by Jocelyn McClurg)
What should you read this weekend? USA TODAY's picks for book lovers include Anna Quindlen's new novel and a memoir for George Eliot fans.
Still Life With Bread Crumbs by Anna Quindlen; Random House, 252 pp.; fiction
Rebecca Winter is a photographer who moves to a cabin in the country so she can rent out her Manhattan apartment to save money. Rebecca was married to an undermining, narcissistic professor when she snapped a photo of the detritus of a party he refused to help clean up.
The photo she called Still Life With Bread Crumbs made Rebecca a feminist icon and catapulted her to wealth and acclaim. She divorced her philandering husband, but at 60, her Still Life money is running out.
Rebecca's ramshackle cottage has raccoon issues, and she calls on Jim Bates, the town's roofer, for help. Fortysomething Jim is a classic good guy who cares for his fragile sister and anyone else who needs a hand.
USA TODAY says: * * * ½ out of four. "Still Life is a charming read … smooth and comforting about the vulnerabilities of growing older."
Little Failure by Gary Shteyngart; Random House, 368 pp.; non-fiction
Novelist Shteyngart writes a memoir about his life, a story that begins when he comes to the USA with his Russian Jewish parents.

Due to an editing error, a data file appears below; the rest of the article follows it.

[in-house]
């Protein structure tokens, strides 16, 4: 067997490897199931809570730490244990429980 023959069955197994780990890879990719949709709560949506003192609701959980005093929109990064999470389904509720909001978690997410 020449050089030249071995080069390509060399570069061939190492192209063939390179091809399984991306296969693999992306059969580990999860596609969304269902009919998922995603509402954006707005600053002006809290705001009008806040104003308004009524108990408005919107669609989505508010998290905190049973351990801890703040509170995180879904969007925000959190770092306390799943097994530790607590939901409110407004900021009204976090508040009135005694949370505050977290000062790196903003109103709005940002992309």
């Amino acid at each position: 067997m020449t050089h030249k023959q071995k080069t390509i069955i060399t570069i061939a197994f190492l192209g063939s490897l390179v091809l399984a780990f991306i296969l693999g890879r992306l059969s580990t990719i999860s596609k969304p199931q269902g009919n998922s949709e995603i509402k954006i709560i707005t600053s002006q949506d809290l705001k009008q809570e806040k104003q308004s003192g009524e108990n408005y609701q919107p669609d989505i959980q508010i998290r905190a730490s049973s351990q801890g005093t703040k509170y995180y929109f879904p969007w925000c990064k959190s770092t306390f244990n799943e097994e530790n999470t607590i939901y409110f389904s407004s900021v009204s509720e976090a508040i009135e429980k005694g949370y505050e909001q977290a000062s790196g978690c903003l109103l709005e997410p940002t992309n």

USA TODAY says: * * *. "Alternately moving, irritating and laugh-out-loud funny."
The Kept by James Scott; Harper, 357 pp.; fiction
This novel set around 1900 in western New York is about a woman seeking revenge along with her surviving son after her husband and four of her children are murdered.
USA TODAY says: * * *. An "unsettling but gracefully written debut novel."
My Life in Middlemarch by Rebecca Mead; Crown, 278 pp.; non- fiction
Journalist Mead celebrates George Eliot's most famous novel, which she has loved since reading it as a teenager.
USA TODAY says: * * * *. "Delightful … her passion proves infectious."
The Last Enchantments by Charles Finch; St. Martin's Press, 336 pp.; fiction
The novel is set in 2005 and narrated by a 25-year-old American studying literature at England's class-conscious Oxford University. (It's written by a frequent contributor of book reviews to USA TODAY.)
USA TODAY says: * * *. "Gracefully written and atmospheric."
Contributing reviewers: Patty Rhule, Elysa Gardner, Bob Minzesheimer, Carmela Ciuraru